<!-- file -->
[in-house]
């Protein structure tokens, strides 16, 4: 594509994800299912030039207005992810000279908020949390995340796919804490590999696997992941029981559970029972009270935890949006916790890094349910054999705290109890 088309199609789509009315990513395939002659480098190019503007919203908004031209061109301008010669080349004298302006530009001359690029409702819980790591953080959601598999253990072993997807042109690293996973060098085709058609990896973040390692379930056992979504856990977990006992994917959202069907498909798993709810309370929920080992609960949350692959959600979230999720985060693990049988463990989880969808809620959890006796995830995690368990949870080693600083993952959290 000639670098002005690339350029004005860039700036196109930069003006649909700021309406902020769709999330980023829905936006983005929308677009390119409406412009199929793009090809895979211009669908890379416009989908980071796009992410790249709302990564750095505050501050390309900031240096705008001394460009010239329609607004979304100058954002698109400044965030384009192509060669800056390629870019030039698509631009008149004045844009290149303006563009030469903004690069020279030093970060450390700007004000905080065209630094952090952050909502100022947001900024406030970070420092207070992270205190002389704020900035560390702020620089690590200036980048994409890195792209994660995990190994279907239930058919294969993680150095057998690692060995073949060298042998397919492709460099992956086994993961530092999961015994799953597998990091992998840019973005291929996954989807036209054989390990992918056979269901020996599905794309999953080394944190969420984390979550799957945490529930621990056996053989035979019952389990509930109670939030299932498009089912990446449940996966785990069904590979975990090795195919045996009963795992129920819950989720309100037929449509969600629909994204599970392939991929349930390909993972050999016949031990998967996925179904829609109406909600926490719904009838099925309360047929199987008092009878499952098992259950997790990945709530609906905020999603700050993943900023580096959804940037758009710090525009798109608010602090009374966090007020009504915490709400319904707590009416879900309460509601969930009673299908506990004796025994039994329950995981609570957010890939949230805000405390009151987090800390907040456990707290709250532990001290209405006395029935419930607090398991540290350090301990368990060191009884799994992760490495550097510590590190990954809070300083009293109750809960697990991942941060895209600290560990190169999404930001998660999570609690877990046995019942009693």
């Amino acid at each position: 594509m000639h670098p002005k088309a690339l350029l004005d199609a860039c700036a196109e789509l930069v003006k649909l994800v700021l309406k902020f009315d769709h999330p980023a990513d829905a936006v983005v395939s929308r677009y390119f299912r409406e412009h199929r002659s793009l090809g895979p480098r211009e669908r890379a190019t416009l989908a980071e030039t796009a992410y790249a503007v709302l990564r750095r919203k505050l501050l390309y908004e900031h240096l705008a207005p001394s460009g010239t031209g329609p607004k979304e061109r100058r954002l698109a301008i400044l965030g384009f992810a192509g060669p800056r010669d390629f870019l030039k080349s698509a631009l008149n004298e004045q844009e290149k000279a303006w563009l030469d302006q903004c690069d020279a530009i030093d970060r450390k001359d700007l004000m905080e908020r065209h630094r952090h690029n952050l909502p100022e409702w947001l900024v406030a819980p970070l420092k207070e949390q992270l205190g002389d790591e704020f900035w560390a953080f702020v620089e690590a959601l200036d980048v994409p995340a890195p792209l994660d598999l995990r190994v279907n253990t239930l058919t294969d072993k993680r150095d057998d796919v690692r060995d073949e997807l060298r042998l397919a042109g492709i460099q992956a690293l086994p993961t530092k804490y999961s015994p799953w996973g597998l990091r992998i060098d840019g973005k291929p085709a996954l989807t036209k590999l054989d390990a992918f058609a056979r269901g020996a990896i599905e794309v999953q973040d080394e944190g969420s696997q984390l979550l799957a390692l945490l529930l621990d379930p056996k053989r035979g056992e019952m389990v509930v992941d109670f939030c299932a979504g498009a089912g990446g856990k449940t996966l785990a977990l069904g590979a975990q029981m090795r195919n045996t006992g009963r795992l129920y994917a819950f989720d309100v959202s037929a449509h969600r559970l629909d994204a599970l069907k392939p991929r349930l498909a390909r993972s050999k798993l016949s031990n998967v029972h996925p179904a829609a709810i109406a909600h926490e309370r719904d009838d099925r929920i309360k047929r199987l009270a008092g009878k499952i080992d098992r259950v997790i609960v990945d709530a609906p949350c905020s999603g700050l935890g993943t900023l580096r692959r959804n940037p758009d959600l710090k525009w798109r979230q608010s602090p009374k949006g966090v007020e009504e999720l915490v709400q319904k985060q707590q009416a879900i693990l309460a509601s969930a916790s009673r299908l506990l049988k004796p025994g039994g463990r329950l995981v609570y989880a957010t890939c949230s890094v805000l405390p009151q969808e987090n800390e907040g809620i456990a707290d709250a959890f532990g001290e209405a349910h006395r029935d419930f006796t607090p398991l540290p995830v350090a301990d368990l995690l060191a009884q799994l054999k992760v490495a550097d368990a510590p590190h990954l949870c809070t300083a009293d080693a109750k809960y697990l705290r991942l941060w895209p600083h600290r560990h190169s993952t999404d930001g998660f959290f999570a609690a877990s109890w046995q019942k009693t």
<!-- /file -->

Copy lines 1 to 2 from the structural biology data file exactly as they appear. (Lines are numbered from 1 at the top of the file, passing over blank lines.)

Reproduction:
[in-house]
């Protein structure tokens, strides 16, 4: 594509994800299912030039207005992810000279908020949390995340796919804490590999696997992941029981559970029972009270935890949006916790890094349910054999705290109890 088309199609789509009315990513395939002659480098190019503007919203908004031209061109301008010669080349004298302006530009001359690029409702819980790591953080959601598999253990072993997807042109690293996973060098085709058609990896973040390692379930056992979504856990977990006992994917959202069907498909798993709810309370929920080992609960949350692959959600979230999720985060693990049988463990989880969808809620959890006796995830995690368990949870080693600083993952959290 000639670098002005690339350029004005860039700036196109930069003006649909700021309406902020769709999330980023829905936006983005929308677009390119409406412009199929793009090809895979211009669908890379416009989908980071796009992410790249709302990564750095505050501050390309900031240096705008001394460009010239329609607004979304100058954002698109400044965030384009192509060669800056390629870019030039698509631009008149004045844009290149303006563009030469903004690069020279030093970060450390700007004000905080065209630094952090952050909502100022947001900024406030970070420092207070992270205190002389704020900035560390702020620089690590200036980048994409890195792209994660995990190994279907239930058919294969993680150095057998690692060995073949060298042998397919492709460099992956086994993961530092999961015994799953597998990091992998840019973005291929996954989807036209054989390990992918056979269901020996599905794309999953080394944190969420984390979550799957945490529930621990056996053989035979019952389990509930109670939030299932498009089912990446449940996966785990069904590979975990090795195919045996009963795992129920819950989720309100037929449509969600629909994204599970392939991929349930390909993972050999016949031990998967996925179904829609109406909600926490719904009838099925309360047929199987008092009878499952098992259950997790990945709530609906905020999603700050993943900023580096959804940037758009710090525009798109608010602090009374966090007020009504915490709400319904707590009416879900309460509601969930009673299908506990004796025994039994329950995981609570957010890939949230805000405390009151987090800390907040456990707290709250532990001290209405006395029935419930607090398991540290350090301990368990060191009884799994992760490495550097510590590190990954809070300083009293109750809960697990991942941060895209600290560990190169999404930001998660999570609690877990046995019942009693």